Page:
This Labor Day, Let’s Make the Case for Laborers

labor day stamp_editorial use onlyBy Elaine Mejia, Senior Program Associate

Time Magazine for Kids has this to say about our upcoming national holiday: “More than a century ago, workers were forced to deal with harsh conditions. They were paid very little, and they often worked 10- to 12-hour days. Men, women and even small children were forced to work even when they were sick.” There is no doubt that working conditions today are better than they were a century ago. Yet, in many ways, today’s headlines about workers and their struggles illustrate how far we still have to go and how much ground we have lost in the past few decades.

Recent protests by workers in the fast food industry have drawn attention to the anemic value of today’s minimum wage and the high costs of health care. The NY Times recently called attention to the fact that the public sector is now a low-wage leader rather than a model for fair wages as it was in times past. The numbers of people facing long-term unemployment or working multiple part-time jobs to make ends meet remain stubbornly near historical highs. And many laborers are still, for all practical purposes, forced to work when they are sick because they lack any paid sick days.

It’s not as if Americans don’t care about the labor market. Gallup’s polling results tell us that Americans consistently cite the Economy Overall and Jobs/Employment as their top two concerns, together garnering 44% of top votes in the most recent poll. These two concerns dwarf the third-place contender, Dissatisfaction with Government, which in the most recent poll was the top concern for 17% of Americans.

Working conditions are declining at the same time the economy and jobs are the nation’s top priorities. And yet there has been virtually no progress made on a significant pro-jobs (much less a pro-quality-jobs) agenda. It’s not as there is no money to invest in job creation and improve working conditions. Wages and income as a share of GDP are way down, while the inverse is true of corporate profits.

What gives? How can Americans be so concerned about the economy and employment and yet seem so unwilling to do anything about it? Part of the answer lies in how Americans think about the economy and, in particular, about government’s role in creating an economy in which quality jobs proliferate. Just ask President Obama, who has been trying for nearly five years to make the case for a national investment in infrastructure that would add thousands of jobs.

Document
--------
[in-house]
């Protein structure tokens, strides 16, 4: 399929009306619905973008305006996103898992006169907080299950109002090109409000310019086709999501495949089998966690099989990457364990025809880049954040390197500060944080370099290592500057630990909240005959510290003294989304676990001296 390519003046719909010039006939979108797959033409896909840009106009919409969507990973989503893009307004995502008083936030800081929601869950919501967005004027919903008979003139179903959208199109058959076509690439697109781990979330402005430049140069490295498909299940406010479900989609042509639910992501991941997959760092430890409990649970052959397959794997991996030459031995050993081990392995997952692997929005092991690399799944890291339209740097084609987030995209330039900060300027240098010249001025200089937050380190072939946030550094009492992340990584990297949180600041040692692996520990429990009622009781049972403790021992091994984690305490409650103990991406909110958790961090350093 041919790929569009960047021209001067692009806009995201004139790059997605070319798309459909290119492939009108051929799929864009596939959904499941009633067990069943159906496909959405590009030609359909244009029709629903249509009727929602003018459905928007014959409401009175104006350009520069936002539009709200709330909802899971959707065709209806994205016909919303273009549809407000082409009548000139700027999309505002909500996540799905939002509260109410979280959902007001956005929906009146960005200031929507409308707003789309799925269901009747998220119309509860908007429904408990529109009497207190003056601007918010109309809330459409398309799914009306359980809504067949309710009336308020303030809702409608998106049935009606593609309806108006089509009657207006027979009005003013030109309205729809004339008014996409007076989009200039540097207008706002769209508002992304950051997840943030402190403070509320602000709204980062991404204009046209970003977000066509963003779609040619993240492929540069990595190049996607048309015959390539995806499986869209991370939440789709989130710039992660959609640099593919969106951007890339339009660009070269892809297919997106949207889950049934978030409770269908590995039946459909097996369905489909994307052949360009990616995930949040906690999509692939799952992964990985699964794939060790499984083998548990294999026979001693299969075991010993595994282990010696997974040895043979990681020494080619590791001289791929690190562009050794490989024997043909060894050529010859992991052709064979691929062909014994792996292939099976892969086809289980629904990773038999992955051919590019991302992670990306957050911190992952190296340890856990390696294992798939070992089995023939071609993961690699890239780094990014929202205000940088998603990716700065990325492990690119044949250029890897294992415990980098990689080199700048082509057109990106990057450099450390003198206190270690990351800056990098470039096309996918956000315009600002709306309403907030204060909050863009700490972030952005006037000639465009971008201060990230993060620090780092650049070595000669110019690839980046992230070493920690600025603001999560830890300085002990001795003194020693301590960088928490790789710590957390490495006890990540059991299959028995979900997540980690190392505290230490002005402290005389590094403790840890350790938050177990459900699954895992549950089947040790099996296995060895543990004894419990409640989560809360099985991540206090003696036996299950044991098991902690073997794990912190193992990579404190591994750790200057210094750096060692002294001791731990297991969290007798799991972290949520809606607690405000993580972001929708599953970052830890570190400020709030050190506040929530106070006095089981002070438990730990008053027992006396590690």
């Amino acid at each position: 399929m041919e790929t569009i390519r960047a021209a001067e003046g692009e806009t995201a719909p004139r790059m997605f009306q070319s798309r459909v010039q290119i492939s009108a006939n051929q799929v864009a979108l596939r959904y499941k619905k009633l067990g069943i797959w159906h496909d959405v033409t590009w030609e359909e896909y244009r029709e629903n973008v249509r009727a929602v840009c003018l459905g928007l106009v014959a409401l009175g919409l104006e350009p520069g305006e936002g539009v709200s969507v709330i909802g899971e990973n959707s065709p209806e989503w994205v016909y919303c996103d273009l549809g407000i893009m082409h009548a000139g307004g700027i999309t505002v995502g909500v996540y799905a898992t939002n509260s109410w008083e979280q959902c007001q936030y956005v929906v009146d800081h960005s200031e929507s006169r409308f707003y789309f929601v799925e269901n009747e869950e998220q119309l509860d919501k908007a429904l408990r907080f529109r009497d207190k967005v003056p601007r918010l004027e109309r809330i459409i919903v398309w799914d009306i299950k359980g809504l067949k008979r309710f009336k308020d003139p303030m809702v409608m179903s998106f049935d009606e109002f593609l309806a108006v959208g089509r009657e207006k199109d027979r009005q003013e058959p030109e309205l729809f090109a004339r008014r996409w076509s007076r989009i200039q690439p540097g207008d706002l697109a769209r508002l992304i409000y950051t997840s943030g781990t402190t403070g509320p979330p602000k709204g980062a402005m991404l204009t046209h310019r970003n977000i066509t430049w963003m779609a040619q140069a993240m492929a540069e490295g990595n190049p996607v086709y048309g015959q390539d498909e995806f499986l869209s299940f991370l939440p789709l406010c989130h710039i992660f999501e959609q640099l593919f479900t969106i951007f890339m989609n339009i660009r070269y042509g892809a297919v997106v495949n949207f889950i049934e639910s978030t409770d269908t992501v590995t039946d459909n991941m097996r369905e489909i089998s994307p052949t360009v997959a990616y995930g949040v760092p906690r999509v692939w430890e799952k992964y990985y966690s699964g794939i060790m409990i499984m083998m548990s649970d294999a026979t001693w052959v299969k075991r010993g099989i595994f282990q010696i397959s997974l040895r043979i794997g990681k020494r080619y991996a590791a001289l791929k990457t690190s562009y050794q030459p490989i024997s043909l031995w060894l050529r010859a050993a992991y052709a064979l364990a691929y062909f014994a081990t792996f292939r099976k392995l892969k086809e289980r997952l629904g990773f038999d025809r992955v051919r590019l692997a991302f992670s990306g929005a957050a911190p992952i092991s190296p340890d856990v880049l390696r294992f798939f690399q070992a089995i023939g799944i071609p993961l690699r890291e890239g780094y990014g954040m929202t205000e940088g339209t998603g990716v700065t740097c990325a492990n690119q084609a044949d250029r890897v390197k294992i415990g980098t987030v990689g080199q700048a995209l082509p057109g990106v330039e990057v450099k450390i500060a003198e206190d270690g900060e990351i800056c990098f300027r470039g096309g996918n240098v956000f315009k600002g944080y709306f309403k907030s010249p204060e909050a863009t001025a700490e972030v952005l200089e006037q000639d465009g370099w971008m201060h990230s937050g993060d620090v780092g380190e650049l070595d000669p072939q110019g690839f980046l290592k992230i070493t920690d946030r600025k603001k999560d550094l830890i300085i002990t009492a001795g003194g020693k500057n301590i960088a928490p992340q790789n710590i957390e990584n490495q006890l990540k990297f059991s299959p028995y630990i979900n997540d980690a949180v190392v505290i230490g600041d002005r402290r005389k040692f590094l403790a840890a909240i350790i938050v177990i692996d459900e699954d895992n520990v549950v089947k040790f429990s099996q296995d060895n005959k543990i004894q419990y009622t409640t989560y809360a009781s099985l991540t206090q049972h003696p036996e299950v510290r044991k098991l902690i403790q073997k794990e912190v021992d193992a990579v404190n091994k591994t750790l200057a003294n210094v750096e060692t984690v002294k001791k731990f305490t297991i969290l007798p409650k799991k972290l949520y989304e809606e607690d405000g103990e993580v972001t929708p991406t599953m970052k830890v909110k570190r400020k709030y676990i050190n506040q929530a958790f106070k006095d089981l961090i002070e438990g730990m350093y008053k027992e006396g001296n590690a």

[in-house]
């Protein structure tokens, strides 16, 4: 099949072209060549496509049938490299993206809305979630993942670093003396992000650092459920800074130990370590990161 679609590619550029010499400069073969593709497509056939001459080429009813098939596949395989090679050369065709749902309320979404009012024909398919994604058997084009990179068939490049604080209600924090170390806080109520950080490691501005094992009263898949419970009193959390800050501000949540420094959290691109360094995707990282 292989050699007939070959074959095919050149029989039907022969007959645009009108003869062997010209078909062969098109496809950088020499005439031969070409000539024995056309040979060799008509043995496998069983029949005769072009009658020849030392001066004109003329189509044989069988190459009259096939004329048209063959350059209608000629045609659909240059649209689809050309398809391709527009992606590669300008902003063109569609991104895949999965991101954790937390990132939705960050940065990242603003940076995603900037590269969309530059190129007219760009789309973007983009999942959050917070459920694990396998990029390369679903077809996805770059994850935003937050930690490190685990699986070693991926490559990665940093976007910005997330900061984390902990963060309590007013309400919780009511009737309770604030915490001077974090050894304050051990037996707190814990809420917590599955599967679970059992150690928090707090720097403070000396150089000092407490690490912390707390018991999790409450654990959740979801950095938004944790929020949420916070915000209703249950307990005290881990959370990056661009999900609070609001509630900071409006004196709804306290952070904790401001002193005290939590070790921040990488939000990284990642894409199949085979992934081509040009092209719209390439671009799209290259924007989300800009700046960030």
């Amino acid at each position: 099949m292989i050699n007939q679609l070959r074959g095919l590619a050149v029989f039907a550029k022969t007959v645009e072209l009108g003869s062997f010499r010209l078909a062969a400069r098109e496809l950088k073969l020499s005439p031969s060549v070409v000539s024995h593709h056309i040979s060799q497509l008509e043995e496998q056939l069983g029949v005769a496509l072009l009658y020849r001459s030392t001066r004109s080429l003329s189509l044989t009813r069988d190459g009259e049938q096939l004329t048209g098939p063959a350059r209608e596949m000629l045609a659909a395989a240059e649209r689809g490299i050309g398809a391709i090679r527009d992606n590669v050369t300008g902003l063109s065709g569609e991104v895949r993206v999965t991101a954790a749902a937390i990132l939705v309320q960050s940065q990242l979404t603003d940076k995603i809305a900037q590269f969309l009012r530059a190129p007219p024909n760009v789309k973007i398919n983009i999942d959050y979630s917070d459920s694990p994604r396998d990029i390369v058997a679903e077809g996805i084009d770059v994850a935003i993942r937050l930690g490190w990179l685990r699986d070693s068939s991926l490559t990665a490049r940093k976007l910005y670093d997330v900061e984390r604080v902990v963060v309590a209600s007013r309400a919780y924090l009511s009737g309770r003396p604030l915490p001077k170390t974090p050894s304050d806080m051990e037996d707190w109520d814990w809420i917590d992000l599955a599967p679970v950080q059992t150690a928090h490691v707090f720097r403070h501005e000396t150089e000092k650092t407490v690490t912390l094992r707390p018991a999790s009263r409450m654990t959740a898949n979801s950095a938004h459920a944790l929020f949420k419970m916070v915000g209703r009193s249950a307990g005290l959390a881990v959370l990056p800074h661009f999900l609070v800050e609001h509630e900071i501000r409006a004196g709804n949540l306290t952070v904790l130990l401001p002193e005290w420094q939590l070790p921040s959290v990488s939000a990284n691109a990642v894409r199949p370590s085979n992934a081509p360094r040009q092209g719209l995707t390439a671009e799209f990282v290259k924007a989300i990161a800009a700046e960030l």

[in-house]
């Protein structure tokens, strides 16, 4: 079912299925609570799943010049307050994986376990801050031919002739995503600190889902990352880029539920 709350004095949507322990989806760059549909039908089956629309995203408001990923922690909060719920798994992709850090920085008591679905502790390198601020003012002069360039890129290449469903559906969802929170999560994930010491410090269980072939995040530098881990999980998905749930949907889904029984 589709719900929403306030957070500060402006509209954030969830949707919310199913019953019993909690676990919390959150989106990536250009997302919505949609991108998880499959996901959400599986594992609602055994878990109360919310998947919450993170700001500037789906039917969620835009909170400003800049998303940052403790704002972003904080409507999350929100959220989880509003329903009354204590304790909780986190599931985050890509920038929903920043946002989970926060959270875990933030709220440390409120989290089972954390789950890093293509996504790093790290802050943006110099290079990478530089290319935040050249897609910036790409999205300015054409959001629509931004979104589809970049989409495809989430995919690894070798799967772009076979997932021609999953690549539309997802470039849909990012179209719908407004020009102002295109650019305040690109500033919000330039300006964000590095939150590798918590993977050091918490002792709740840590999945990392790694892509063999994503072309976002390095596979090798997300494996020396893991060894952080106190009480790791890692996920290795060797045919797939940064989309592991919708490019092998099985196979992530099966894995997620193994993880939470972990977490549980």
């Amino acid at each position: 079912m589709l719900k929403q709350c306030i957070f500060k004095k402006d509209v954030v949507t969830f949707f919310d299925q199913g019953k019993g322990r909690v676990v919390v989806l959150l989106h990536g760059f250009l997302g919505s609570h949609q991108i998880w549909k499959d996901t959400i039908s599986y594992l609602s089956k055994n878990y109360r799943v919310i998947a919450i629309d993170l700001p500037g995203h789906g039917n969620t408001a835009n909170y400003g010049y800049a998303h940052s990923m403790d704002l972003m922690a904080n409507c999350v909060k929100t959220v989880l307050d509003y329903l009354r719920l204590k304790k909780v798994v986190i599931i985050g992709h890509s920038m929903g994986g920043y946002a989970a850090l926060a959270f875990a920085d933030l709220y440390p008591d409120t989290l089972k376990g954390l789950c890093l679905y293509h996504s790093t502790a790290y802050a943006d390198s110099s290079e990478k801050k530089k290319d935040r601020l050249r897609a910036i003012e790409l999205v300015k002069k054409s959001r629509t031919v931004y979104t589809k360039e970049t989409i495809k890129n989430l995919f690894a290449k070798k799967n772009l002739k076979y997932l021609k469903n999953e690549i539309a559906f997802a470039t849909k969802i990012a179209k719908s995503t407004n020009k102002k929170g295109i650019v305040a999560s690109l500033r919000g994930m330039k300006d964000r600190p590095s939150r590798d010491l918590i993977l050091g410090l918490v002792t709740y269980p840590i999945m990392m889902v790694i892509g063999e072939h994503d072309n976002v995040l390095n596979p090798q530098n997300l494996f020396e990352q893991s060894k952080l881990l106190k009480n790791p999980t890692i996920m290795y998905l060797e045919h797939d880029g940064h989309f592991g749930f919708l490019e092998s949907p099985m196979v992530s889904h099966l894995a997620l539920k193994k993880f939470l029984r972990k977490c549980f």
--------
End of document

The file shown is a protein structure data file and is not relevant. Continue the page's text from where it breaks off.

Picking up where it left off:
So this Labor Day, let’s start a conversation about how we can work together to create a good economy. Here’s a snapshot of what Public Works recommends, based on our research work done in conjunction with TOPOS and our extensive field experience in partnership with organizations on the ground.

First, we have to recognize and respond to the fact that Americans worry about the economy and jobs the way they worry about the weather – they are concerned but believe there isn’t anything they can do except work harder or hunker down. To overcome this it’s important to assert that the economy is intentional. In other words, the economy is not something that happens to us, not something to which we merely respond. It is something that we shape, mold and proactively determine.

Next, we must foster a sense of interconnectedness in order to build a case for government’s role in the economy. Our individual success is dependent upon the world around us…the schools we were able to attend, our access to a decent transportation system to distribute what we produce, etc. Public investments shape our shared economic fates.

Finally, we must effectively articulate government’s role in enabling and supporting private economic activity. This offers a counter-story to the dominant narrative that government and the private sector are at odds. A strong way to start this conversation is to remind people that the rise of the American middle class was the result of policy choices in the past – supports for low-wage workers, increased access to higher education, and publicly funded infrastructure projects. People agree that the overall economy is improved when we make choices that strengthen and grow the middle class, and we need to help them recognize that such policy options are available to us today. President Obama has been trying out a version of this narrative in recent months with his explanations of the benefits of creating a “Middle-Out Economy” – the idea that economic prosperity starts with the middle class and grows out, rather than trickling down from the top.

After a number of proposals by labor organizations in the 1880’s cities and states across the country began to formally recognize an annual “labor” day and in 1894 Congress finally made Labor Day a national holiday to recognize workers. Today, it’s enshrined as the last official blast of summer vacation and backyard barbecues. But at the time, laborers and their allies hoped Americans would use the day for a bigger purpose. In 1898, Samuel Gompers, head of the American Federation of Labor, called Labor Day “the day for which the toilers in past centuries looked forward, when their rights and their wrongs would be discussed… that the workers of our day may not only lay down their tools of labor for a holiday, but upon which they may touch shoulders in marching phalanx and feel the stronger for it.”

So, this Labor Day let’s put our shoulders together and use our long holiday weekend to have a new conversation with our friends and neighbors about the kind of economy we can and should create.

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